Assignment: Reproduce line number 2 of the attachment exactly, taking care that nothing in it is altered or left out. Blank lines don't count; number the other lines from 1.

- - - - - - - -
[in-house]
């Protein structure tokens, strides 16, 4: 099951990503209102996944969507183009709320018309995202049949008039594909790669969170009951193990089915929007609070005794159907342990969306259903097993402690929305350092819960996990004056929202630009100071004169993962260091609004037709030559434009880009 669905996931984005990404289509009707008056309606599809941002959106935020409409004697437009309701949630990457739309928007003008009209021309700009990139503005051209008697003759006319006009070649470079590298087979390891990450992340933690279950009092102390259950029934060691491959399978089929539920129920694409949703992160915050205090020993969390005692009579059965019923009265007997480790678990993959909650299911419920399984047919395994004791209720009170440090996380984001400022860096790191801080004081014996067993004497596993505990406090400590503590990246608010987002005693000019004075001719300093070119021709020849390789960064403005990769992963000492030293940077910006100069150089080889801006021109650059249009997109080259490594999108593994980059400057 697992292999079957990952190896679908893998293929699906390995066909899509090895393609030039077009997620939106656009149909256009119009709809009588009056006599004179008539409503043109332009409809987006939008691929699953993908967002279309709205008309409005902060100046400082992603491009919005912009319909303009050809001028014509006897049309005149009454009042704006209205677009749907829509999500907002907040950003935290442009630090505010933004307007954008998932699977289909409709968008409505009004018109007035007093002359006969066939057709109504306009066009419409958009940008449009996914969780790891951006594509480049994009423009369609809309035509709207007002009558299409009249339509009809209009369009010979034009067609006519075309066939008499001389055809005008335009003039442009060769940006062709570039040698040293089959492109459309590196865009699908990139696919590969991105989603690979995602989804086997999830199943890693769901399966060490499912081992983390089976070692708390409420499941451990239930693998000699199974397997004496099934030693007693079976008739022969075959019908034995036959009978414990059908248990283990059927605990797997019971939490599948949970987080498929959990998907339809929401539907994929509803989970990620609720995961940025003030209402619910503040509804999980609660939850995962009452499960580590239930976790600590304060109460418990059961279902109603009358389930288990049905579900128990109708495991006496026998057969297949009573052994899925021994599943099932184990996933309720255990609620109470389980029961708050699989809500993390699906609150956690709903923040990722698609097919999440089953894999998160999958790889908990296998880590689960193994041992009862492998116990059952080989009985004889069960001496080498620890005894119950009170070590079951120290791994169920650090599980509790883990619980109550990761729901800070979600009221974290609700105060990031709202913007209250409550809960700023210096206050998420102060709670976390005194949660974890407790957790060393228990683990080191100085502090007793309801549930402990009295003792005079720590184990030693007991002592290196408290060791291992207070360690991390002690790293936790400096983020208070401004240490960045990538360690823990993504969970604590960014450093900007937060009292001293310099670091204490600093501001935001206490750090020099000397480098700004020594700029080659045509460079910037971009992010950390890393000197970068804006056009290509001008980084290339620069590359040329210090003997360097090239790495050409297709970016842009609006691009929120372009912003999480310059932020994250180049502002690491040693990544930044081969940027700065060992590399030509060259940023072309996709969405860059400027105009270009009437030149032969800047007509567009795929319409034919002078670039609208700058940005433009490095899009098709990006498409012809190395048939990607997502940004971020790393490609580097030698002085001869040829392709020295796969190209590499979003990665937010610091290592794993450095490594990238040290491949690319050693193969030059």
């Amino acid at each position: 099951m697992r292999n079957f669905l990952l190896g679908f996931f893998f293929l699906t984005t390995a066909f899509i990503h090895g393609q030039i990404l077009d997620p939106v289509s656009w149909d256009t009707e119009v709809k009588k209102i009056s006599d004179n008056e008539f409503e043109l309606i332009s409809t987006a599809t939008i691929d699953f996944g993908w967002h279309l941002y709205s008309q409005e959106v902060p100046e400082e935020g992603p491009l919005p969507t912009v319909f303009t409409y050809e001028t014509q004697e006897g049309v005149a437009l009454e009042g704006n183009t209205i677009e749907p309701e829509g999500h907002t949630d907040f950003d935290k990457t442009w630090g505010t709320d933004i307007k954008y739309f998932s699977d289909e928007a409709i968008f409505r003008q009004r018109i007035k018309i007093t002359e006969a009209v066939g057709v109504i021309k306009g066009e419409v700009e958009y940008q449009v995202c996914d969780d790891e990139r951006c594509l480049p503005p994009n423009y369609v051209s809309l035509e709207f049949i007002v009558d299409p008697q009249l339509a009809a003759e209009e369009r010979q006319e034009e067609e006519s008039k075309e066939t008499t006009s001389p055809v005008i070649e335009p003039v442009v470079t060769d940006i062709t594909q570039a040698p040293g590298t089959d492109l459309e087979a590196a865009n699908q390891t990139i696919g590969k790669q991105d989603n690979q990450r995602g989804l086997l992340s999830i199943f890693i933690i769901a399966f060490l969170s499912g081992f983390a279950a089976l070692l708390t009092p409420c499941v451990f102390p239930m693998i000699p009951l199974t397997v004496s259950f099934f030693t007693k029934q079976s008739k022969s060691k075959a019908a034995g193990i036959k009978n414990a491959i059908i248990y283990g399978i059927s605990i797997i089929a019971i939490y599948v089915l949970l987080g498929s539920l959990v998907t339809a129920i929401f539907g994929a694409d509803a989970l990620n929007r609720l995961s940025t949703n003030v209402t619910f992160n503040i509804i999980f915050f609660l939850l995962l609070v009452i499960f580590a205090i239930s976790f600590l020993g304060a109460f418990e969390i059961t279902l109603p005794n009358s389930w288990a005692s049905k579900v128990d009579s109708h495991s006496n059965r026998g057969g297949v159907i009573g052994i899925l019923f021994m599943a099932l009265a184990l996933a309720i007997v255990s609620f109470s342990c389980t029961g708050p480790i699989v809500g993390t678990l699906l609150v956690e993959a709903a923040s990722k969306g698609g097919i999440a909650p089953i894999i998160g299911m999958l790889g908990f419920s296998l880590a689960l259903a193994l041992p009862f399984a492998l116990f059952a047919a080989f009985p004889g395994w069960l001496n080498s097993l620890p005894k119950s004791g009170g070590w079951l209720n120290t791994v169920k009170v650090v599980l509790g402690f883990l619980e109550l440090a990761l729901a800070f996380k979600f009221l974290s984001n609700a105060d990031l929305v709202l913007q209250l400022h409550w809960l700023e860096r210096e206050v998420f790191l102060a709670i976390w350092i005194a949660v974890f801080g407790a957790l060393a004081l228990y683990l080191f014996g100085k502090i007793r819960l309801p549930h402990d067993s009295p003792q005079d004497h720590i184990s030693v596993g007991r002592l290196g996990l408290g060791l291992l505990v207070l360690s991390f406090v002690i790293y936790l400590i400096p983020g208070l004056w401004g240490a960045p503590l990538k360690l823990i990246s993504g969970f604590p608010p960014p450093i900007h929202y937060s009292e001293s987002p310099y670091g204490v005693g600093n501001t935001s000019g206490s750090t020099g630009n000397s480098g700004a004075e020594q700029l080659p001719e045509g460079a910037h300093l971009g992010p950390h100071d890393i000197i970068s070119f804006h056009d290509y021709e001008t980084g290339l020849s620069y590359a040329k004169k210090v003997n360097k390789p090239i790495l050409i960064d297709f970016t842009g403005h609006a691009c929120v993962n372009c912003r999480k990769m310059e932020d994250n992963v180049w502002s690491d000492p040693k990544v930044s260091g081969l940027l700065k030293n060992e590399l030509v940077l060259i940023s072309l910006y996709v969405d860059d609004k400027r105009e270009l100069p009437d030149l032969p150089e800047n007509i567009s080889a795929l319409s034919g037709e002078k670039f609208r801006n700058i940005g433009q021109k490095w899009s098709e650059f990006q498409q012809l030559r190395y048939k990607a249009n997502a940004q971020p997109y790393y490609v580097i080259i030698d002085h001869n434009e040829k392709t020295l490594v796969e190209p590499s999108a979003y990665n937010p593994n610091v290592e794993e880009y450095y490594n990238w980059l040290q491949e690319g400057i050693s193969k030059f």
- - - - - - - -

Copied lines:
């Protein structure tokens, strides 16, 4: 099951990503209102996944969507183009709320018309995202049949008039594909790669969170009951193990089915929007609070005794159907342990969306259903097993402690929305350092819960996990004056929202630009100071004169993962260091609004037709030559434009880009 669905996931984005990404289509009707008056309606599809941002959106935020409409004697437009309701949630990457739309928007003008009209021309700009990139503005051209008697003759006319006009070649470079590298087979390891990450992340933690279950009092102390259950029934060691491959399978089929539920129920694409949703992160915050205090020993969390005692009579059965019923009265007997480790678990993959909650299911419920399984047919395994004791209720009170440090996380984001400022860096790191801080004081014996067993004497596993505990406090400590503590990246608010987002005693000019004075001719300093070119021709020849390789960064403005990769992963000492030293940077910006100069150089080889801006021109650059249009997109080259490594999108593994980059400057 697992292999079957990952190896679908893998293929699906390995066909899509090895393609030039077009997620939106656009149909256009119009709809009588009056006599004179008539409503043109332009409809987006939008691929699953993908967002279309709205008309409005902060100046400082992603491009919005912009319909303009050809001028014509006897049309005149009454009042704006209205677009749907829509999500907002907040950003935290442009630090505010933004307007954008998932699977289909409709968008409505009004018109007035007093002359006969066939057709109504306009066009419409958009940008449009996914969780790891951006594509480049994009423009369609809309035509709207007002009558299409009249339509009809209009369009010979034009067609006519075309066939008499001389055809005008335009003039442009060769940006062709570039040698040293089959492109459309590196865009699908990139696919590969991105989603690979995602989804086997999830199943890693769901399966060490499912081992983390089976070692708390409420499941451990239930693998000699199974397997004496099934030693007693079976008739022969075959019908034995036959009978414990059908248990283990059927605990797997019971939490599948949970987080498929959990998907339809929401539907994929509803989970990620609720995961940025003030209402619910503040509804999980609660939850995962009452499960580590239930976790600590304060109460418990059961279902109603009358389930288990049905579900128990109708495991006496026998057969297949009573052994899925021994599943099932184990996933309720255990609620109470389980029961708050699989809500993390699906609150956690709903923040990722698609097919999440089953894999998160999958790889908990296998880590689960193994041992009862492998116990059952080989009985004889069960001496080498620890005894119950009170070590079951120290791994169920650090599980509790883990619980109550990761729901800070979600009221974290609700105060990031709202913007209250409550809960700023210096206050998420102060709670976390005194949660974890407790957790060393228990683990080191100085502090007793309801549930402990009295003792005079720590184990030693007991002592290196408290060791291992207070360690991390002690790293936790400096983020208070401004240490960045990538360690823990993504969970604590960014450093900007937060009292001293310099670091204490600093501001935001206490750090020099000397480098700004020594700029080659045509460079910037971009992010950390890393000197970068804006056009290509001008980084290339620069590359040329210090003997360097090239790495050409297709970016842009609006691009929120372009912003999480310059932020994250180049502002690491040693990544930044081969940027700065060992590399030509060259940023072309996709969405860059400027105009270009009437030149032969800047007509567009795929319409034919002078670039609208700058940005433009490095899009098709990006498409012809190395048939990607997502940004971020790393490609580097030698002085001869040829392709020295796969190209590499979003990665937010610091290592794993450095490594990238040290491949690319050693193969030059």